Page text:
Suppose that $\phi_1,...,\phi_k\in V^*$ and $v_1,...,v_k\in V$, where $k=\dim V$. I am trying to show that $\phi_1\wedge\cdots\wedge \phi_k(v_1,...,v_k)=\frac{1}{k!}\det[\phi_i(v_j)]$, where $[\phi_i(v_j)]$ is a $k\times k$ matrix.

If the $\phi_i$ are linearly dependent, then the wedge product equals zero, and so we have the result. I am told to check the result for the dual basis in $V$. So suppose that $v_1,...,v_k$ form a basis for $V$ and that $\phi_1,...,\phi_k$ form the dual basis. The formula I have for the wedge product is $T\wedge S=\text{Alt}(T\otimes S)$, where $T$ is a $p$-tensor, $S$ a $q$-tensor, and $T\otimes S(v_1,...,v_p,v_{p+1},...,v_{p+q})=T(v_1,...,v_p)S(v_{p+1},...,s_{p+q})$, and where $\text{Alt}(T)=\frac{1}{p!}\sum_{\pi\in S_p}\text{sign}(\pi)T^\pi$, where $T^\pi=\text{sign}(\pi)T$.

Using these definitions, I have the following: Since each $\phi_i$ is a $1$-tensor, we do not have to worry about the sign, since every permutation will be the identity. So I have that $\phi_1\wedge\cdots\wedge\phi_k=\text{Alt}(\phi_1\otimes\cdots\otimes\phi_k)=\frac{1}{k!}(\phi_1\otimes\cdots\otimes\phi_k)$, and so $\frac{1}{k!}(\phi_1\otimes\cdots\otimes\phi_k)(v_1,...,v_k)=\frac{1}{k!}\phi_1(v_1)\cdots\phi_k(v_k)=\frac{1}{k!}$.

Is this computation correct? I am a little confused about what he matrix $[\phi_i(v_j)]$ is supposed to look like. The next part of the question asks me to "verify that the matrix does specify an alternating $k$-tensor on $V$, but I am not sure what this means. I know $\det$ is a tensor, but why is the matrix itself a tensor?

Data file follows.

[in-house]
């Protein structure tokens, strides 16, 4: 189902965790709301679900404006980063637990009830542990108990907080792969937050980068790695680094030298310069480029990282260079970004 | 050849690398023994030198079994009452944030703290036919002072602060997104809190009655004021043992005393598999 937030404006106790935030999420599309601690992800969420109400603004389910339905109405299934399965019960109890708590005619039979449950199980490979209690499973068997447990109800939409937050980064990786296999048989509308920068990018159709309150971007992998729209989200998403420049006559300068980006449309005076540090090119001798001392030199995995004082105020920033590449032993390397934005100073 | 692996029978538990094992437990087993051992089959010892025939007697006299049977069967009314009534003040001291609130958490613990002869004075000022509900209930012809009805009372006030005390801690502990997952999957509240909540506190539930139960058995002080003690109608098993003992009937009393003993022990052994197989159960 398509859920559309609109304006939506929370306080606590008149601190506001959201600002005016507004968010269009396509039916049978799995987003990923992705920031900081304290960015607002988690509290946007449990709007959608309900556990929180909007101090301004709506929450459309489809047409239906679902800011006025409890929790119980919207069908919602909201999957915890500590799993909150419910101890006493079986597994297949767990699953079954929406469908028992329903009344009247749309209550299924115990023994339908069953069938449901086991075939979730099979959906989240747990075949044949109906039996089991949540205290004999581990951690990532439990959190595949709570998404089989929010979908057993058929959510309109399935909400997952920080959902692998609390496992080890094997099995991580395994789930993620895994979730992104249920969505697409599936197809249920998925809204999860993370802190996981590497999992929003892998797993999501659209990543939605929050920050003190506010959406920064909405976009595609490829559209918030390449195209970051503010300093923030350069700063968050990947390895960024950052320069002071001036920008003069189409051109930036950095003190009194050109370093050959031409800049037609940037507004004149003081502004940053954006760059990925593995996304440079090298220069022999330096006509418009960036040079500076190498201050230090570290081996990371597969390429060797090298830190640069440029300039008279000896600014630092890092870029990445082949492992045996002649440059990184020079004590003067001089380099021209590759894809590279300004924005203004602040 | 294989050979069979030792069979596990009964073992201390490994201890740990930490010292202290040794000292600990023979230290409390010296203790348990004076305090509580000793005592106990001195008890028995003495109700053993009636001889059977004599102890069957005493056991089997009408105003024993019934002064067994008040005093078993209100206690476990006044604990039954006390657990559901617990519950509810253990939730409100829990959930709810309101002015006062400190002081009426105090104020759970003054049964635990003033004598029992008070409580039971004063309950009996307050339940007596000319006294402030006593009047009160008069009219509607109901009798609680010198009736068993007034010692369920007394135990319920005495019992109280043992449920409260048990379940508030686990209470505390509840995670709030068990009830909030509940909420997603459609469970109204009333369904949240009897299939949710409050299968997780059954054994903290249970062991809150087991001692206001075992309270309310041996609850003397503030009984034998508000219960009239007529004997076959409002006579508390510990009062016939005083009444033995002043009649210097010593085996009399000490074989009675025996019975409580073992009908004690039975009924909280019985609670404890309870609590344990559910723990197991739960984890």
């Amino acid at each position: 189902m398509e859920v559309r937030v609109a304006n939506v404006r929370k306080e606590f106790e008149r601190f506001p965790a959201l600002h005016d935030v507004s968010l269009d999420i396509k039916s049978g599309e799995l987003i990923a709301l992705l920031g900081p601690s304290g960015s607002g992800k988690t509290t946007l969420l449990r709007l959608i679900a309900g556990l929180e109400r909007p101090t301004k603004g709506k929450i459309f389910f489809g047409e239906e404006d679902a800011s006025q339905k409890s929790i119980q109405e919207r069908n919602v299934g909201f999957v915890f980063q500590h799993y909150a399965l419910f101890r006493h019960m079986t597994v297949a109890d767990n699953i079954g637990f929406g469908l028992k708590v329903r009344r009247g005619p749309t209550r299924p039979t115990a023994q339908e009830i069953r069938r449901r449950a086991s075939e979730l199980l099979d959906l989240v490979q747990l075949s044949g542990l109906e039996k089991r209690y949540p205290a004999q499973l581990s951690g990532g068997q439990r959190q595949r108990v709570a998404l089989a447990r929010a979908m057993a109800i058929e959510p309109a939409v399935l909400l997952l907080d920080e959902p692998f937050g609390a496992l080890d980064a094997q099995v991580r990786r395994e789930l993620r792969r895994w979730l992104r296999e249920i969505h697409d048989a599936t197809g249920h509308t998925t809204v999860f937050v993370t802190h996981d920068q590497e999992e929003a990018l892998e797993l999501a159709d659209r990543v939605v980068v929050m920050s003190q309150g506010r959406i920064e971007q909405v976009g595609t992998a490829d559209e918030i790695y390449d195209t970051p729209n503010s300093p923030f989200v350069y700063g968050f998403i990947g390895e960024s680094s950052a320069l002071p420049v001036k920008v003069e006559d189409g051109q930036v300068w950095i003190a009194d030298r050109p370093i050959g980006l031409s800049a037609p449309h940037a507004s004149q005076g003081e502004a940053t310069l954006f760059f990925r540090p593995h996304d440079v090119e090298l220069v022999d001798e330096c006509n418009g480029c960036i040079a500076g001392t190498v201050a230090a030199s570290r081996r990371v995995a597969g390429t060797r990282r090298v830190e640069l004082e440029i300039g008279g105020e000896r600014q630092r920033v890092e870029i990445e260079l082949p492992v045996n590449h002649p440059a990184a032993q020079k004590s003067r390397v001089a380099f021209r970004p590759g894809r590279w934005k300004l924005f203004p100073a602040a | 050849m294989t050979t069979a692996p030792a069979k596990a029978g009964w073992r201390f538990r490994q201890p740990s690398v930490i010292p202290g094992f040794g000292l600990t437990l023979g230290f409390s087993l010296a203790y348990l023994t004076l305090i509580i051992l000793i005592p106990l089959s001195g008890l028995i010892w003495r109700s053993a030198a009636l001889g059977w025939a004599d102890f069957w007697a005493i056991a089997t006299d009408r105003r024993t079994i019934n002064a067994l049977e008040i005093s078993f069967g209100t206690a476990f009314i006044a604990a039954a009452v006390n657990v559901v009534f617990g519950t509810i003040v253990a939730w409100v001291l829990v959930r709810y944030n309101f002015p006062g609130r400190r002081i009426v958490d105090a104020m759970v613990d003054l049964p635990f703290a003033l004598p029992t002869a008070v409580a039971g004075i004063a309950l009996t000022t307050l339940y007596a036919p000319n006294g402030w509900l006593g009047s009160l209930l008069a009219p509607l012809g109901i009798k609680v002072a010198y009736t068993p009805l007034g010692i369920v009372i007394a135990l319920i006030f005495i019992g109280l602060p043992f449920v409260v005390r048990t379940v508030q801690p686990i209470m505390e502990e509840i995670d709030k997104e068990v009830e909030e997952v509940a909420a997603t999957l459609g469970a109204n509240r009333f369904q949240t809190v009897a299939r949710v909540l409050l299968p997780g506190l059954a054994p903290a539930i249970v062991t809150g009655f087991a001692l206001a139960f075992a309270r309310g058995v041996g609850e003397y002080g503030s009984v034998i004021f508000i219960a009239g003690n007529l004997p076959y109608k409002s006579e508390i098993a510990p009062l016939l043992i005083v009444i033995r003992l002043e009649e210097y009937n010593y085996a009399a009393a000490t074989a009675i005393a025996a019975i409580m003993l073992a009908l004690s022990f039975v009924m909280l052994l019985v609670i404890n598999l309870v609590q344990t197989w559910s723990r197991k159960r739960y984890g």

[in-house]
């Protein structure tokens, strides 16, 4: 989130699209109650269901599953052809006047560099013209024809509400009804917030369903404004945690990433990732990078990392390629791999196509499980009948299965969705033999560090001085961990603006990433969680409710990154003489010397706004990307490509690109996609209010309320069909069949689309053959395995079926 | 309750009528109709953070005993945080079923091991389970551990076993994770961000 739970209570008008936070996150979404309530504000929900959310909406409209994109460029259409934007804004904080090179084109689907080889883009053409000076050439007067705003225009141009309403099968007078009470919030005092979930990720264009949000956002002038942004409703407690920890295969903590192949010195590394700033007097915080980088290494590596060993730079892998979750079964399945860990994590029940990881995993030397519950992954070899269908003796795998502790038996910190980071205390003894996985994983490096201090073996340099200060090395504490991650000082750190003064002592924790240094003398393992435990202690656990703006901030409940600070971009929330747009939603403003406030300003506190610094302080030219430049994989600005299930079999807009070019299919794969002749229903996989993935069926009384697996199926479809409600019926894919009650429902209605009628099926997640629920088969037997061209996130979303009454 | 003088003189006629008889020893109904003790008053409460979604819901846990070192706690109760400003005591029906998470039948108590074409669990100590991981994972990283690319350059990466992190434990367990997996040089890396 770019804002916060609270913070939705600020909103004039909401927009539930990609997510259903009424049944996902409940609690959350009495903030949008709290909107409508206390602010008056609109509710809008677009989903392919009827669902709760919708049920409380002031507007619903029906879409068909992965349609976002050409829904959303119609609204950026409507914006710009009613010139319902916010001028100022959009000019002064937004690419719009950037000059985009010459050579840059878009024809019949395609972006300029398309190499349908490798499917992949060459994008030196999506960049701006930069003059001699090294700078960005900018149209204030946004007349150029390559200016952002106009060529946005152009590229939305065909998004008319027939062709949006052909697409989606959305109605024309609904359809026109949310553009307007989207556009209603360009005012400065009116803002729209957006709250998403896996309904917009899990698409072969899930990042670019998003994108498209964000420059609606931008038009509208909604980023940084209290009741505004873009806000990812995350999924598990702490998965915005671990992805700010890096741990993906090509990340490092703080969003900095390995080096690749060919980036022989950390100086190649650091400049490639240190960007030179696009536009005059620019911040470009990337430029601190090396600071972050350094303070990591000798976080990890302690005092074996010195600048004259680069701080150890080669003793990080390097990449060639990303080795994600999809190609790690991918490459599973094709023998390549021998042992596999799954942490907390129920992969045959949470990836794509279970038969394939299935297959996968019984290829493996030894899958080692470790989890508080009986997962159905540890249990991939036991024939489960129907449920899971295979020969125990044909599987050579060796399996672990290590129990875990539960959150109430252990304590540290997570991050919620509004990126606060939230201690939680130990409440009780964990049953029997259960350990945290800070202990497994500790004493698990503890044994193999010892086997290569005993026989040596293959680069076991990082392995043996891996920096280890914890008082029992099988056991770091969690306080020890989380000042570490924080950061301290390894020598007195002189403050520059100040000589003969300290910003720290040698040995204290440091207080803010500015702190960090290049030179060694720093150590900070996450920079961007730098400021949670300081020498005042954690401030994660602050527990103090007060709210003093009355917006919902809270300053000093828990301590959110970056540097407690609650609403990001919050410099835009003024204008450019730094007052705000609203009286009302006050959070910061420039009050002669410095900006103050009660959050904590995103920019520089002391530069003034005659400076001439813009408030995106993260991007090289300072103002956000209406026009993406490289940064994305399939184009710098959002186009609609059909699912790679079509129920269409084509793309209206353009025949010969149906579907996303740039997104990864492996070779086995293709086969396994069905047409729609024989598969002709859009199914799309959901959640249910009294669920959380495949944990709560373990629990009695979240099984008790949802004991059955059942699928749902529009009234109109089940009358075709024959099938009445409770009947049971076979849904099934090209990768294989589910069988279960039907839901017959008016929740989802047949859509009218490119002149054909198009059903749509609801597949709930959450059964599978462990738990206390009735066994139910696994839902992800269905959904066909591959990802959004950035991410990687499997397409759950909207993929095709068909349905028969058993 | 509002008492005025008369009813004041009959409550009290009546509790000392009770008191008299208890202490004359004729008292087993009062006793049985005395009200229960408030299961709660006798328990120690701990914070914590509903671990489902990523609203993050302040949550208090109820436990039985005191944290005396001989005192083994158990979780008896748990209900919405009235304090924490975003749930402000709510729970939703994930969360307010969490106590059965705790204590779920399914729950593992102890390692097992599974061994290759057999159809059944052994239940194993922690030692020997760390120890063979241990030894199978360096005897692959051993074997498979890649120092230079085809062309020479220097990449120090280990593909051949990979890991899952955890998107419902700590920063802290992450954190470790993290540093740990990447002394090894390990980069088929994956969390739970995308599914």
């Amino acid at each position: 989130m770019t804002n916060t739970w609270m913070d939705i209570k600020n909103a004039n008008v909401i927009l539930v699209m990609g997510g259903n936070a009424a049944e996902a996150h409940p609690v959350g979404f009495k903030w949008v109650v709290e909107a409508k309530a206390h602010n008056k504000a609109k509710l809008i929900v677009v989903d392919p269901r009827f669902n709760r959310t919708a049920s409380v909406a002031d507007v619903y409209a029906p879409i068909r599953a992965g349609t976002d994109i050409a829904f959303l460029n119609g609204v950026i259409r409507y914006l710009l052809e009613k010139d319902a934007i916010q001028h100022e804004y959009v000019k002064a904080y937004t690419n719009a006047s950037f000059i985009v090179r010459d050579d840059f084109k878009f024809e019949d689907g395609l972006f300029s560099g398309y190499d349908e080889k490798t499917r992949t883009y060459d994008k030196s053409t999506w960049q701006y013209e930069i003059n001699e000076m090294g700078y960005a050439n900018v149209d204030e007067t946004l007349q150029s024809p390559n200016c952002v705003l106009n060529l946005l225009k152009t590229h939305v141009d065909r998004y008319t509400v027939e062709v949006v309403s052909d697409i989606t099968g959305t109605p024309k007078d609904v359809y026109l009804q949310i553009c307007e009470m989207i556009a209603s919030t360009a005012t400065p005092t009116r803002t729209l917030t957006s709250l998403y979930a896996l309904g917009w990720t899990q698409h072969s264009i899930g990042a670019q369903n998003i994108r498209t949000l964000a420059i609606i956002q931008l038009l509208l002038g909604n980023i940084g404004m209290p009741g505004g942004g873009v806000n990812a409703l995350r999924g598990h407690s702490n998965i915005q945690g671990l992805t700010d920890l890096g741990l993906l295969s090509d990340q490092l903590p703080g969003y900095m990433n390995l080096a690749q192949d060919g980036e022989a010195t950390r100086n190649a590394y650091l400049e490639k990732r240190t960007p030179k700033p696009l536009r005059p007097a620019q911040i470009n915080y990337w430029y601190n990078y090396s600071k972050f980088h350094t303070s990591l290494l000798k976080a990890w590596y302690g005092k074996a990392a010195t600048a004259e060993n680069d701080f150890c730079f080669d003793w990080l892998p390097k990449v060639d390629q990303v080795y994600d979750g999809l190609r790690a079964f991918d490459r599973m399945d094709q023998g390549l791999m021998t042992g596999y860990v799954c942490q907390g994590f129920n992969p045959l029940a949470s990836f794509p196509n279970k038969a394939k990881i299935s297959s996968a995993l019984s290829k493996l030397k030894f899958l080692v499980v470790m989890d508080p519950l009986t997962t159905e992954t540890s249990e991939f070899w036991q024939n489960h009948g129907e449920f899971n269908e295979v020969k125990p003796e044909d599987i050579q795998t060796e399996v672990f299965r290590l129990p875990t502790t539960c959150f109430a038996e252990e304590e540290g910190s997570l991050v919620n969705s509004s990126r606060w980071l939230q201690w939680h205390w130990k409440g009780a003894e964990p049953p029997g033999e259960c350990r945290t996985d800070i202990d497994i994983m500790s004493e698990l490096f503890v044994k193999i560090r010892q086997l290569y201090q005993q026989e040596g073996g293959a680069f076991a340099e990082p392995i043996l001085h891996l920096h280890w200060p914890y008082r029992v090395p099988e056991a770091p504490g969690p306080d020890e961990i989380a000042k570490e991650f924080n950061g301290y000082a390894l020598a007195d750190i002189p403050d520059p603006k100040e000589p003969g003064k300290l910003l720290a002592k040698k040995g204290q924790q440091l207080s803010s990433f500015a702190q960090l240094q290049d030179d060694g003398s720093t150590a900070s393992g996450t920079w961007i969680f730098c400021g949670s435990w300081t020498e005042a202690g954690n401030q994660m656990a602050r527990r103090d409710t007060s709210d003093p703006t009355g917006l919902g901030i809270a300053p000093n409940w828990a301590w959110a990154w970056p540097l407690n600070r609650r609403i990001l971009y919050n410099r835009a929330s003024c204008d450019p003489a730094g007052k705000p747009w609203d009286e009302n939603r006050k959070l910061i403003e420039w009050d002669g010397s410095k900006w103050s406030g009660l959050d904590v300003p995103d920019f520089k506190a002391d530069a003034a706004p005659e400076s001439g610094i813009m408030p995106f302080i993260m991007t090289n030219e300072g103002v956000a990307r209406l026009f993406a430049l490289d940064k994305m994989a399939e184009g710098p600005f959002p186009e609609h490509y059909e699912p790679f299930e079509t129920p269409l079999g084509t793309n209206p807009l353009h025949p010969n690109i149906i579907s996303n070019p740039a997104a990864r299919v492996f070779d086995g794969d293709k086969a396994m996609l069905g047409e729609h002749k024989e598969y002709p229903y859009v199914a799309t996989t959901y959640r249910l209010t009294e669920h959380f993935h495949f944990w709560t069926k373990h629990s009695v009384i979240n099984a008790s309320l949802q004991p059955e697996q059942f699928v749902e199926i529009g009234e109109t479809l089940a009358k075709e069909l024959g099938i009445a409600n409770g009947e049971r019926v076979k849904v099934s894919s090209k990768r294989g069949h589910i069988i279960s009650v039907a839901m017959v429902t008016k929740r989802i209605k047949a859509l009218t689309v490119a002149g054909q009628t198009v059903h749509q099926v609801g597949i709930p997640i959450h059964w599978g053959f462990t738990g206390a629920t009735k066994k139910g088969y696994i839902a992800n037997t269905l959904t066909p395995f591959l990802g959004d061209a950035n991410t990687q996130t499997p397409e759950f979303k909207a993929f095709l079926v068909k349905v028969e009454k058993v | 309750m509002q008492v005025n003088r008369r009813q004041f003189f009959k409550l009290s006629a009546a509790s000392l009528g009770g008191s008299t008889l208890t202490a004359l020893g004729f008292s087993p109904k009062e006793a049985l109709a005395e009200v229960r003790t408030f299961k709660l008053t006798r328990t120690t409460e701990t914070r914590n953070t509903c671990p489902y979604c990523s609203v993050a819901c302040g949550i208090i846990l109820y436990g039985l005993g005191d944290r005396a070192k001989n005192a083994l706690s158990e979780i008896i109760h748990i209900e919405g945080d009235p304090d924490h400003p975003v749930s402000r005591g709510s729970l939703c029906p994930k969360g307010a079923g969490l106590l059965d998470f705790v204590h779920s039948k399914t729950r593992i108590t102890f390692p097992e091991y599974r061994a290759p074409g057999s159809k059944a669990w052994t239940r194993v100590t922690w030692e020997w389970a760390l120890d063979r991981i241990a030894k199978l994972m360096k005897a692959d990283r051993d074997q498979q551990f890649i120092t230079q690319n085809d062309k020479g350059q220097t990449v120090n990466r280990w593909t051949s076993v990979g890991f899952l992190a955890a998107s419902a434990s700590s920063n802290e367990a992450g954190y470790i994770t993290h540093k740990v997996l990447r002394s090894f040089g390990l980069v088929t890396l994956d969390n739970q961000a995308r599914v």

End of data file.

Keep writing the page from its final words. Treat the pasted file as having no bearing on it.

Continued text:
You computation is wrong, although you arrive to the correct result for the dual basis. Each $\phi_i$ is a 1-tensor, right, but you're computing $Alt$ of a tensor product of $k$ 1-tensors, which is a $k$-tensor, so you do have to take into account the sign of each permutation of $S_k$.

The matrix $[\phi_i(v_j)]$ is just the matrix

$ \begin{pmatrix} \phi_1(v_1) & \cdots & \phi_1(v_k)\\ \vdots & & \vdots\\ \phi_k(v_1) & \cdots & \phi_k(v_k) \end{pmatrix} $

If you take into account the sign of the permutations and recall the definition of the determinant in terms of permutations, you will get to the desired formula. In particular, for the dual basis, you get the identity matrix, whose determinant is $1$.

For your second question, I guess that the tensor specified by the matrix is the $\det$ tensor, so you have to verify that it is alternating. Another possibility is that, since every matrix defines a linear map, it defines a 1-tensor, but I consider this option unlikely since every linear map is trivially alternating.

  • $\begingroup$ Wouldn't that matrix just be the identity matrix? If so, shouldn't we still get the wedge product to be equal to $1/k!$? $\endgroup$ – confusedmath Apr 8 '18 at 19:36
  • $\begingroup$ And do you mean the sign of every permutation in $S_k$? $\endgroup$ – confusedmath Apr 8 '18 at 19:37
  • 1
    $\begingroup$ In general it's not the identity matrix, because $\phi_i$ is not specified to be dual to $v_i$. $\endgroup$ – Javi Apr 8 '18 at 19:38
  • 1
    $\begingroup$ I mean, in the formula for $Alt(\phi_1\otimes \cdots\otimes\phi_k)$. You've got a sum over $\pi\in S_k$, in which each term is multiplied by $sign(\pi)$, so yes, that's what I meant. $\endgroup$ – Javi Apr 8 '18 at 19:40
  • 1
    $\begingroup$ Oh, cool, I didn't read well, for the dual basis it would give you the identity matrix. $\endgroup$ – Javi Apr 8 '18 at 19:42

Your Answer

By clicking "Post Your Answer", you agree to our terms of service, privacy policy and cookie policy

Not the answer you're looking for? Browse other questions tagged or ask your own question.